“I see a phone call coming in on my cell phone, a call from Wesley,” Dayna said. “And I’m thinking, ‘They just told me they were going to intubate him.’ Well, I answer it. Everybody’s in the room. They’re getting ready to intubate him, and the nurse says, ‘We’re in here. We’re getting ready to do it if you want to tell him anything right before.’

“So I told him, ‘I love you. You’re in good hands. Don’t be afraid.’ He said, ‘I love you, too.’ And I told everybody that was probably the best thing about the entire hospitalization, because after that, of course, they hung up -- and it was two weeks in the hospital. So it made me feel good that they had concern for me and my husband aside from medical concerns. Just personally I thought, ‘If he doesn’t come out of this, at least I got to tell him I love him. At least we got to say something.’”

She added: “He doesn’t remember it, but I’ll never forget it.”

‘I just had to trust them’

Two weeks later, of course, he did come out if. As with most COVID cases, there were ups and downs along the way but he came out of it and, after coming off the ventilator, he was sent down from the ICU to the second-floor unit known as “2 East.”

Even weeks later, he still felt like he had been hit by a truck but he had the energy to smile when mentioning 2 East. In fact, he positively beams each time he mentions it, like he’s remembering old teammates or the faces of people with whom he served in one war or another.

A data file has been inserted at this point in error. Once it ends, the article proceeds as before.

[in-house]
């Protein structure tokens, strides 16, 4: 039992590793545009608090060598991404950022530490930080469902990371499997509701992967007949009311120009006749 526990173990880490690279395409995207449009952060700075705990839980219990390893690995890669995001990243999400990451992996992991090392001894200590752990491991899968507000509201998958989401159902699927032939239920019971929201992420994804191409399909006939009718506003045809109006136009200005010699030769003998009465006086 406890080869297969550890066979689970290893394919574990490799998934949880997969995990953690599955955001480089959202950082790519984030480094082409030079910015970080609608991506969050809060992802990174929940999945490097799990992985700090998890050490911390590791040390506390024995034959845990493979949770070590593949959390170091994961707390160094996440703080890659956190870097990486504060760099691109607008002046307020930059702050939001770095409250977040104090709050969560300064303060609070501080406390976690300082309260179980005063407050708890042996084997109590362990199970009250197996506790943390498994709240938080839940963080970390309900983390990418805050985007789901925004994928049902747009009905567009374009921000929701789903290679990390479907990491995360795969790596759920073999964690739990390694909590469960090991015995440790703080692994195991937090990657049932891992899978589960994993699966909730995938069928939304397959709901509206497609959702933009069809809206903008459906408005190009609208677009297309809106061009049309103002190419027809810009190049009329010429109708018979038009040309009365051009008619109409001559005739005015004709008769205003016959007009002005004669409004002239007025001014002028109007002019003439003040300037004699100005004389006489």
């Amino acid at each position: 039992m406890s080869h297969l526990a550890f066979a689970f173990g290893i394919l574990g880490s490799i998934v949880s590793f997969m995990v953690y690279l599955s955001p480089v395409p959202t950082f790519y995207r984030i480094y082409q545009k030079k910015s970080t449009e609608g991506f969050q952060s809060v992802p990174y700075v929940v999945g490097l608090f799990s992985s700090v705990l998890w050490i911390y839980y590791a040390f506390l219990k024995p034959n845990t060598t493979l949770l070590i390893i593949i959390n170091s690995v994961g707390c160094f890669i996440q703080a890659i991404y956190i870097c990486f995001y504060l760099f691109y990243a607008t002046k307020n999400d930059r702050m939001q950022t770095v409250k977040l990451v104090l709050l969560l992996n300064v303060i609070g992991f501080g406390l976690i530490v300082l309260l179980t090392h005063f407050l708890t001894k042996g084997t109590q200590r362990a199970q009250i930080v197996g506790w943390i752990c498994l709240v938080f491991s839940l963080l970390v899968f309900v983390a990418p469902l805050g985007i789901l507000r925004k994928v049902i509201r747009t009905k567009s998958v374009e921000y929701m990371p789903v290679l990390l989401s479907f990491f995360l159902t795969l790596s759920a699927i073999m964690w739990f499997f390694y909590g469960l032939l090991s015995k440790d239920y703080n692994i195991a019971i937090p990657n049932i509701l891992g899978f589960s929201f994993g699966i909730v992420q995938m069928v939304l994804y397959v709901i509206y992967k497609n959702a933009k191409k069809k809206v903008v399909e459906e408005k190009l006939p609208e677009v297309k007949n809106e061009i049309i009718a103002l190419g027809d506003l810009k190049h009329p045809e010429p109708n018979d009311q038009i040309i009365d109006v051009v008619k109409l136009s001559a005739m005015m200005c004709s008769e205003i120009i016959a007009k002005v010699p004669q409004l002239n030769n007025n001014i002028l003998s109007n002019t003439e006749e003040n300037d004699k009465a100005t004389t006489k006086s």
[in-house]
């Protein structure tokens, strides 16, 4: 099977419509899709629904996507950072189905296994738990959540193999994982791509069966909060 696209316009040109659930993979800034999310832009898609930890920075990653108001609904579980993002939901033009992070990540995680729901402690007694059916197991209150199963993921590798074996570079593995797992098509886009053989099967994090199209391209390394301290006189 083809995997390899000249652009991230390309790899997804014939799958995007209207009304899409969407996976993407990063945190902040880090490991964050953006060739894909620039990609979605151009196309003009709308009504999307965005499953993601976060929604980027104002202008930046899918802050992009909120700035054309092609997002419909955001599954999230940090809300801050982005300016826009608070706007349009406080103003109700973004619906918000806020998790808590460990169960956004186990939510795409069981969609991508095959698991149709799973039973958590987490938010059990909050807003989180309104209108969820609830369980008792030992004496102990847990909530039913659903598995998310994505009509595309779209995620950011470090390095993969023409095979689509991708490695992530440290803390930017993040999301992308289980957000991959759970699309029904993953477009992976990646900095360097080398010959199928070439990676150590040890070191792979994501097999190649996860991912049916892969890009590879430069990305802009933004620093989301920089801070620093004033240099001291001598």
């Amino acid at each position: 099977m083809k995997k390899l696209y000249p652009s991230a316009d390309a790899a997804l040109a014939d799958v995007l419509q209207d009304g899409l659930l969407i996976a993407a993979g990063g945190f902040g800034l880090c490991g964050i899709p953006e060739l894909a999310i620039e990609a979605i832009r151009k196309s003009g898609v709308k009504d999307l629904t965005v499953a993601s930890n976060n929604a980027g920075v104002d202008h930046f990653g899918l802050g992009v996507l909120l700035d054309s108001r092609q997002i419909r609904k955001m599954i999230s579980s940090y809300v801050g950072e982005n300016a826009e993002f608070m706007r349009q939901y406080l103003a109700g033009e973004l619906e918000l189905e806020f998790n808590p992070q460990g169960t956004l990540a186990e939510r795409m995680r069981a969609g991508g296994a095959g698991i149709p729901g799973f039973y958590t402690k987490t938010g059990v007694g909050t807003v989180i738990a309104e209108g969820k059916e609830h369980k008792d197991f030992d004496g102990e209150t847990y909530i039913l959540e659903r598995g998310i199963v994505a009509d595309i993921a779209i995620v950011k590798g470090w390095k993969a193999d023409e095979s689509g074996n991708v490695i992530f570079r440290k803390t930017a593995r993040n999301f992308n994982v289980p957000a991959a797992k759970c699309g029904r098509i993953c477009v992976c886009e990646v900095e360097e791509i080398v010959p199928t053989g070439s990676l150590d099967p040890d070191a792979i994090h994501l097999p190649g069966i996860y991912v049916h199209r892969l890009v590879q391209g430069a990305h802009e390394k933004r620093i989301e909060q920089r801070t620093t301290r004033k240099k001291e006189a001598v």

In some ways, that’s exactly what the nurses on 2 East are to him.

“When I got back to 2 East with my other friends, I could feel that I was better,” he said. “By no means was I good, but I was little better. ... Once again, they were professionals that did what they could to make me as comfortable as they could.”

It was on 2 East, he recalls, that he developed a fondness for the cherry ice pops about which he still raves. It’s there he also learned to avoid the gelatin cups. And it was there that the caregiving team at STHS helped him start feeling like a human being again.

“There’s not much I can really say to explain how these people were, how they worked and how they treated me,” he said, making a point to mention the nurses, the lab techs, the aides, the assistants, everyone he could think of. “They were wonderful.”

They were consummate professionals, he said, but they never let that get in the way of their humanity.

“They put up with me like superstars,” he said. “They were great. Don’t know their names. I’d love to meet them. Because they saved my life. There’s no other way to put it and there’s nothing that I can say – it sounds so corny and so cliché – there’s nothing I can say to show my appreciation for what they did.

“They were right. I just had to trust them. They knew what they were doing and they did it.”